For many towns, a school closure can mean empty homes and the loss of community. But in Funk, volunteers have stepped up to make sure their town stays vibrant and alive, and it has worked.
Funk is officially the Cupcake Capital of Nebraska, and in July cupcake bakers and hundreds of visitors will descend upon Funk for one of the town’s biggest events of the year, the Festival of Cupcakes. It’s one of several events that happen each year in Funk through the efforts of Funk School Community Center volunteers who give their time and talent to ensure this tiny Phelps County community stays alive and vibrant. “We want to provide a place where the community can come together,” Funk School Community Center president Mona Peterson said. Although Mona now lives in Holdrege, she will always consider herself a “Funkite.” She grew up north of Funk, attended the Funk school, and then taught art at the school for 30 years before it closed in 2007. When the school closed, she and others knew they had to do something. “I felt like it would be devastating to our little community to not have a school,” Peterson said. It did remain a school the first year when Loomis Public Schools leased it while its school was renovated. Then, Peterson and others formed the Funk School Community Center non-profit organization and bought the school with a $10,000 donation from an anonymous donor. Over the years, major projects have included replacing a boiler with a heater, remodeling bathrooms, replacing the roof and flooring, painting, and installing a commercial kitchen.
It still has some old-school charm with touches like a yellowed American flag and school murals. But, it also had modern updates and high-speed internet. The facility’s community room (which seats 100) and the gym (which seats 240) are rented out for weddings, bridal showers, graduation and anniversary parties, family reunions and Christmas parties.
The volunteer board plans several activities throughout the year to bring residents together and visitors to the town and school: a pancake feed in January, a chili cook-off in February, a trivia night in March or April, the July Cupcake Festival and a harvest meal in the fall.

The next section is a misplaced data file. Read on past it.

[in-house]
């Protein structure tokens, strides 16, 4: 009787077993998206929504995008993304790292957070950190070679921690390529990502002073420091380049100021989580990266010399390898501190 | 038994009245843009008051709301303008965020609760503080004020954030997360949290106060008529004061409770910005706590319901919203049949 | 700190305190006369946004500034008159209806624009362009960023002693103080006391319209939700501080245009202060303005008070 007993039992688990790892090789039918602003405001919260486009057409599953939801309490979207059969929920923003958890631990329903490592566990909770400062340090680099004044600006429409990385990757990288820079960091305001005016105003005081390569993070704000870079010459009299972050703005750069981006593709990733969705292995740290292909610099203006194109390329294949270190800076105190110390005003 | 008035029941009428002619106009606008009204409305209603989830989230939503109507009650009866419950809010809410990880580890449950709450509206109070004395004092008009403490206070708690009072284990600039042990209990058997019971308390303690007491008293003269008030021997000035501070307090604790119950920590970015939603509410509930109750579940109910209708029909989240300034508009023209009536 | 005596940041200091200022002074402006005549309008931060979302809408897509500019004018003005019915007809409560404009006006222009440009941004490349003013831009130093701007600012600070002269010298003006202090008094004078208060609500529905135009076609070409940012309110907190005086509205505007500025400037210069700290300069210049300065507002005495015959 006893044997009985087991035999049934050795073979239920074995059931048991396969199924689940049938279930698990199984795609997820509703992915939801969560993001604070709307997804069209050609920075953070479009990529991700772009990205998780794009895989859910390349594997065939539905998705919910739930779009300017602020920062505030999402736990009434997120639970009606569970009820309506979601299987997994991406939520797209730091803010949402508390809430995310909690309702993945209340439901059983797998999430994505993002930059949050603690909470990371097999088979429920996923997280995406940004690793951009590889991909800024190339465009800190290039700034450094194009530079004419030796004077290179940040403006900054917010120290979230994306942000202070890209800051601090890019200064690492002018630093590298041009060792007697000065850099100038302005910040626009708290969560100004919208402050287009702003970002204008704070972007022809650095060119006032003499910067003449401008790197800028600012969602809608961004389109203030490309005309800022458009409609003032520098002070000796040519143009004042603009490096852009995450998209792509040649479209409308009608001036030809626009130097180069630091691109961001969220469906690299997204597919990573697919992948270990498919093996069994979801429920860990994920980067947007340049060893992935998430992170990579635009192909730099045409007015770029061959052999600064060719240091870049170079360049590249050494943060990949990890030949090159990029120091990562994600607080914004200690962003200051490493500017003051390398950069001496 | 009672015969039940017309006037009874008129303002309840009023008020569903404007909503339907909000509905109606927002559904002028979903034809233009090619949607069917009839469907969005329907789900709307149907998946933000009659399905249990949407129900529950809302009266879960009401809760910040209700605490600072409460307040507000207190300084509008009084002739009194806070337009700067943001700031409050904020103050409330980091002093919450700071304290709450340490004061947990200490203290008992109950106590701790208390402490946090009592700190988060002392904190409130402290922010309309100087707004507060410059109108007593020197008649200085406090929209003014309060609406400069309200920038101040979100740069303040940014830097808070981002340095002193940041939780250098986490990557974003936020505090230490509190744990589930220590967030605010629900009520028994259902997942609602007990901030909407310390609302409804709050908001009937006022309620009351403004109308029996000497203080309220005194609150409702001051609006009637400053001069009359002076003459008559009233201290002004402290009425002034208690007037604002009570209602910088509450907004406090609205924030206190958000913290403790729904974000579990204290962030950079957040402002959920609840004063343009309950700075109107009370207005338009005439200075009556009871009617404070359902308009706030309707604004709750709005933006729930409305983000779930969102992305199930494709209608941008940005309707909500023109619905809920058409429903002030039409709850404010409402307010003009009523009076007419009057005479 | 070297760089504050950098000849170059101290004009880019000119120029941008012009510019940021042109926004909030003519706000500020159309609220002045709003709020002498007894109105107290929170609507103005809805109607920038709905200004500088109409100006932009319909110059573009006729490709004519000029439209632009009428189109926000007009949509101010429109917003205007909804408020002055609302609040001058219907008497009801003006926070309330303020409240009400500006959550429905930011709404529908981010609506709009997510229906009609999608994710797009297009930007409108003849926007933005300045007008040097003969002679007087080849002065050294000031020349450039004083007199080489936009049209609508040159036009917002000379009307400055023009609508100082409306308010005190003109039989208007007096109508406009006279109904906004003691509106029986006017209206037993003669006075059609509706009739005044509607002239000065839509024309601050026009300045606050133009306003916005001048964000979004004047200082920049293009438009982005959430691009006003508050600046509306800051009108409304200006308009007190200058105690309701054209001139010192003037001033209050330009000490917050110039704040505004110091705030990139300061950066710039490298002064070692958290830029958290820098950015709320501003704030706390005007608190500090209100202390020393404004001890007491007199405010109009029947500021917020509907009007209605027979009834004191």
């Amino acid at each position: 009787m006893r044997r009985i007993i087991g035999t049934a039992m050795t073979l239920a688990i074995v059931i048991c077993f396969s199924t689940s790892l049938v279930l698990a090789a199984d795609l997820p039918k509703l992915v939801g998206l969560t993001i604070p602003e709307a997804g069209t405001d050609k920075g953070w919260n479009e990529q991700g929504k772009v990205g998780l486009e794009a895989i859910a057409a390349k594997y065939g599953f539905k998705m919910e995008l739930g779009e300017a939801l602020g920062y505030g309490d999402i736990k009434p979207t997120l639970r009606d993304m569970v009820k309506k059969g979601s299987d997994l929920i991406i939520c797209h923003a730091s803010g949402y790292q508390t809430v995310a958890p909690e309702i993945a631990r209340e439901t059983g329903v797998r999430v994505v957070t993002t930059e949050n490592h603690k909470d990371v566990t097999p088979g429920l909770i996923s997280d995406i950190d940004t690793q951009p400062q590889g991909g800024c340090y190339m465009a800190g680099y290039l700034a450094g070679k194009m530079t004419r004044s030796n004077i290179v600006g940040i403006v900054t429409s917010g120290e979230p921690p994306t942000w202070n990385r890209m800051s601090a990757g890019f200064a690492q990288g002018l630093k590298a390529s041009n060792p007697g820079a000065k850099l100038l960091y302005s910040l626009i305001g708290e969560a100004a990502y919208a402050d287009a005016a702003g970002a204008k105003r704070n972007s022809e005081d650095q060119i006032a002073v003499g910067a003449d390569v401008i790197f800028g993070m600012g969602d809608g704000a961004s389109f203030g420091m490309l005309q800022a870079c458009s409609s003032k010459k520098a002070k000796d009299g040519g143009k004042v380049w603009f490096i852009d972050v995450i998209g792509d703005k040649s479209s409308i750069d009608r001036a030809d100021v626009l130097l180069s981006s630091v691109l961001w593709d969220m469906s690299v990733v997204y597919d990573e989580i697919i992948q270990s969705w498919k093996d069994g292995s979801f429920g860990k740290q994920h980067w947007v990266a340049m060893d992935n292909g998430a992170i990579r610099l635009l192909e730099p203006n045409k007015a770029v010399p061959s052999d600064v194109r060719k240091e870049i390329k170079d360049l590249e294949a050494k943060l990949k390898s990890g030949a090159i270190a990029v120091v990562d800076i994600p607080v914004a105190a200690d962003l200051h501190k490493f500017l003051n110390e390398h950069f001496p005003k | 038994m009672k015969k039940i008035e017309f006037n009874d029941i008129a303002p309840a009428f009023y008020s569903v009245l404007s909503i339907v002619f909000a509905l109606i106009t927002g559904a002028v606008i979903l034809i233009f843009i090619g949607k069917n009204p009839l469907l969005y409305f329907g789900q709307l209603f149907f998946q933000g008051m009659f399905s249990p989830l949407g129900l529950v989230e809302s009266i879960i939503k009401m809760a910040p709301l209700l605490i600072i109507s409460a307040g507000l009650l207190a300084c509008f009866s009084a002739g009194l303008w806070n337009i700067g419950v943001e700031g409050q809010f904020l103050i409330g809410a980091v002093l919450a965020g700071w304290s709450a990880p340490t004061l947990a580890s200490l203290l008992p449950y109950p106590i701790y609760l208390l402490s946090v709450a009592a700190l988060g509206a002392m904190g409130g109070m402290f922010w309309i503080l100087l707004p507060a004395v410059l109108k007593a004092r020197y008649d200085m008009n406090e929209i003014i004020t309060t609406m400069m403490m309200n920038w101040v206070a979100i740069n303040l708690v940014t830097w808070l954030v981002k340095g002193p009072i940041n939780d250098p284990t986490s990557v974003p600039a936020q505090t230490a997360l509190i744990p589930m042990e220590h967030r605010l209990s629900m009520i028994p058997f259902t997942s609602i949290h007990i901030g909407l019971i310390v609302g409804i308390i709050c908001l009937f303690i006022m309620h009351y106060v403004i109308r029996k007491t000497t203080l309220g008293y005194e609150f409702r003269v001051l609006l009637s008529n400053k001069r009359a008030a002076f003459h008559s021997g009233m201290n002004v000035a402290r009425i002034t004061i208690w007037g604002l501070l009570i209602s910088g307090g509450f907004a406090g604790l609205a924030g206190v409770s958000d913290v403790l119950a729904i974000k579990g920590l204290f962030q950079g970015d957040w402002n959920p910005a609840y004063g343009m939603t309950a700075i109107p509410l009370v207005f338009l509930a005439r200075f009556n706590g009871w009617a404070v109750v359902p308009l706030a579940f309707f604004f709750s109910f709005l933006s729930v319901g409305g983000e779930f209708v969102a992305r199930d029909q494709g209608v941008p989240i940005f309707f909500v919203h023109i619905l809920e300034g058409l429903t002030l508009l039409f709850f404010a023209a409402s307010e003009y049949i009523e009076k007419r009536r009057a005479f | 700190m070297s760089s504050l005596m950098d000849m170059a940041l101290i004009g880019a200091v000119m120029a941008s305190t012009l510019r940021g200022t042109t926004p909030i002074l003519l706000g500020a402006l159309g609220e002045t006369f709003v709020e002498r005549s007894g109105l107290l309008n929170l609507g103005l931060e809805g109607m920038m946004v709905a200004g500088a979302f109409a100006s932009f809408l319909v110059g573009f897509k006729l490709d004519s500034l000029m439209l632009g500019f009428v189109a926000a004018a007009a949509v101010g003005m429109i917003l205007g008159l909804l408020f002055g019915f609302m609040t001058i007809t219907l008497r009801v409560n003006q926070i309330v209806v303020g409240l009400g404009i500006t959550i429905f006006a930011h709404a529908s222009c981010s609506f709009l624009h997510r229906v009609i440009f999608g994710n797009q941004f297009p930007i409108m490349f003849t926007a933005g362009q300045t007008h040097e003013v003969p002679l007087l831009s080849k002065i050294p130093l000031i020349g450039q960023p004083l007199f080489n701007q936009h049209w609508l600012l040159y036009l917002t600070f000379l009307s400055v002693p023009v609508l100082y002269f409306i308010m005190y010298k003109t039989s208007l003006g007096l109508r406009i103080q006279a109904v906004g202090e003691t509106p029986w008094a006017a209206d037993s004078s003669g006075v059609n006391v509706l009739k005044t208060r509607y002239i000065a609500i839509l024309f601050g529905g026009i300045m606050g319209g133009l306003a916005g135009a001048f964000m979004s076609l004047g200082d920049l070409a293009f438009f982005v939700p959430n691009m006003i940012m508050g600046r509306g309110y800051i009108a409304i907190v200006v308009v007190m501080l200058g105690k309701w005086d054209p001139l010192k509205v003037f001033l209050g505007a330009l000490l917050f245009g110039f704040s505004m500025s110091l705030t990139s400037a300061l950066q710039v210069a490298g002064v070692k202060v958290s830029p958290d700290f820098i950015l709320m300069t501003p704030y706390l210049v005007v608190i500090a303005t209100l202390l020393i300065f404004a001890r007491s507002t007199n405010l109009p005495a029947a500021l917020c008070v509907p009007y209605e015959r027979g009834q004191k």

In addition, the FSCC has become a mini business incubator by renting space to businesses and helping them get their start.
Currently, seven former classrooms and spaces are rented, and more spaces are available. Renters include Betty Sayers, a local entrepreneur who makes Buzz Savory mustard in the school’s commercial kitchen, and a pop-up playroom that is open for young kids to play (with parental supervision) for set hours each week and by appointment.
Peterson said she is grateful to all of the organizations that have supported the FSCC with grants and donations. She has served as president of the FSCC since its inception, and she has been helped by a dedicated board that now includes several younger residents. Board members are Jeff Soneson, VP; Markie Nelson, Treasurer; Jodi Ronhovde, Secretary; Stacey Hallgren; Kirk Ronhovde; Dave Wohgemuth; Shawna Nelson; Audra Peterson; and Ed Forkner. “I don’t see us slowing down anytime soon,” Peterson said.
Life in Funk
Funk resident and Village Board member Michelle Boulware, owner of Heritage Agency Real Estate, said people like living in Funk and when homes are listed for sale in the town, they don’t last long. Many buyers prefer the large lot sizes of Funk homes. “The two houses that made it to market lately had multiple offers within 48 hours,” Boulware said.
Boulware said she enjoys the small-town atmosphere of living in Funk and its fast internet (the entire town has underground fiber optic internet.) “I can count on one hand how many times the internet has gone down in five years,” Boulware said. “It’s consistent, and the speed is good.”
She said one major project coming to Funk this fall is an upgrade of the city’s well/water services. A new state-of-the-art system will be installed to ensure water pressure stays steady.
Funk also recently became home to a new Southern Public Power District service center, which opened its doors in 2020.
Fire Chief Greg Vandell said they just put the finishing touches on a new fire hall that was built several years ago. “The building is really nice, and we don’t have to park one in front of another,” he said. “All of the vehicles can be moved out immediately without shuffling them around.” A recent open house showcased the fire hall to the community and included free hamburgers and hotdogs, bounce houses and other fun.
Source: Phelps County Development Corporation